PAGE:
Kick out Secretary of Veterans Affairs Shinseki? Accept Dr. Petzel’s resignation? Band-aid measures; these do nothing to address the real problems.  They inherited this mess, they didn’t cause it. The real problems have a lot more to do with how we proudly send our sons and daughters off to war, encouraging them to give all for their country – but don’t want to pay for it when they come back injured, debilitated, depressed, and permanently changed.  It’s part of the cost of war – the fact that our men and women come back disabled, sometimes with illnesses that are not visible.  It’s part of the deal, yet we seem to refuse to step up to the plate in a timely, caring manner. Meanwhile, too many veterans languish in their homes or homeless shelters – or in the woods – unable to continue to fight.


We think we support our troops and veterans in this country.  Not by half; not by half.


There are many reports out there telling older workers that no one wants them, or that they will have a lot of difficulty finding a job. One such report in U.S. News two years ago listed misconceptions about older workers, such as short terms on the job if they planned to retire soon; higher salary expectations; and reluctance to report to younger bosses (http://money.usnews.com/money/blogs/planning-to-retire/2012/05/18/why-older-workers-cant-get-hired). Fortunately, a number of articles since then have refuted the myths (http://www.recruiter.com/i/truth-and-lies-about-hiring-older-workers/), detailing why hiring older workers is a very good idea.

Brian Solis, an expert in social media public relations whose work I use in my classes at Marylhurst University quite a lot, reminds us that one of the things Baby Boomers bring to the office is a “raw work ethic.” He gives an excellent guide to Millennials navigating the workplace in this article: http://www.briansolis.com/2014/04/millennials-guide-surviving-corporate-america/ – and advocates for mutual respect between the generations.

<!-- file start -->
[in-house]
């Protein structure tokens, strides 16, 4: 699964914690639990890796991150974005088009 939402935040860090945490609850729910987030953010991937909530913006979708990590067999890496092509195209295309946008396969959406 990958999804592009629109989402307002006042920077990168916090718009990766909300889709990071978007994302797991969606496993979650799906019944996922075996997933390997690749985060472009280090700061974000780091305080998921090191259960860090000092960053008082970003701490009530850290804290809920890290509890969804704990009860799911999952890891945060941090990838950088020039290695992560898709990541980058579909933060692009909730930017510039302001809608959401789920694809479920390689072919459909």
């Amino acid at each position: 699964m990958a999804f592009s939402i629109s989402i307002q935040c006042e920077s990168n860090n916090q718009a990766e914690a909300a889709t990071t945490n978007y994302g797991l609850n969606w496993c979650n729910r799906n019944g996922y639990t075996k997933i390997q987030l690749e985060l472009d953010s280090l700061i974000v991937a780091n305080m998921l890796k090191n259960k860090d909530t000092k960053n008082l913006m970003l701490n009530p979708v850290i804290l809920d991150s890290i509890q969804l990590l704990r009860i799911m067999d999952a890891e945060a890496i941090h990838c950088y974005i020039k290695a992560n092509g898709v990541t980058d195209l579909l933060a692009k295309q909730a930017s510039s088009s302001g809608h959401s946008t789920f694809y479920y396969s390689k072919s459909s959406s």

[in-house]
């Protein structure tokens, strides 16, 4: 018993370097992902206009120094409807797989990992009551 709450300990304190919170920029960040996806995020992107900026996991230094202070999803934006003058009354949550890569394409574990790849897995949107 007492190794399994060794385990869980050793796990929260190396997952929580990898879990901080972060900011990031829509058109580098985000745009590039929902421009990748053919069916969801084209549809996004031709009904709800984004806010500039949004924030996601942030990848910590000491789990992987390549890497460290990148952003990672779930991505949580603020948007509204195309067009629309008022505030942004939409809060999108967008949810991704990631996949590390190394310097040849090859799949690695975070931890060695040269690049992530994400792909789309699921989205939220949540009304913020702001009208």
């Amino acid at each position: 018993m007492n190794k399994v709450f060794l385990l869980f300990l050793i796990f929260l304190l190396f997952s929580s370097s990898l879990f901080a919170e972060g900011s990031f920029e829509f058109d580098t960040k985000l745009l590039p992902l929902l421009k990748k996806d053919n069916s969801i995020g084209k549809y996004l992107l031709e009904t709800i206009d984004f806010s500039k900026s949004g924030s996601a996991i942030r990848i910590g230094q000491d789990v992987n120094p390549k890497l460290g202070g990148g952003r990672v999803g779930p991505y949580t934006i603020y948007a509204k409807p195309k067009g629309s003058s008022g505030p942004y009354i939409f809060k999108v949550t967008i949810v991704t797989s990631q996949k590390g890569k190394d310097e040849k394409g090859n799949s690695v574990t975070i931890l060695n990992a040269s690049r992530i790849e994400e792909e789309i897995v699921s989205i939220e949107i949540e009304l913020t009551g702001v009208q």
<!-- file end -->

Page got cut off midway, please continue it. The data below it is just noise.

Group of business people sitting around a table compressed
I teach a lot of older workers, and I’m one myself. Let me weigh in for a moment on some of the great, practical attributes older workers bring to their jobs – and by “older,” I mean more than Baby Boomers. I also mean workers aged, say, 35 to 70 or so, encompassing at least a couple of generations:

• This isn’t their first rodeo; nearly all older workers have either held a job recently, or are holding one now while they’re going to school. I’ve always said that when I tell my adult students to turn left, they turn left; when I tell them to march straight ahead, they do; if I say it’s time to jump, they jump as high as they can. This comes from knowing what it takes to hold down a job; they know how to follow instructions. They will readily ask for clarification and the rationale for those instructions, which I always appreciate; they want the whole picture.
• Older workers have learned to take criticism – constructive or not. They’ve developed fairly thick skins over the years, and if they need to hear something negative in order to improve their performance, then so be it. They’ve learned not to take everything personally, and often that comes with plain old experience.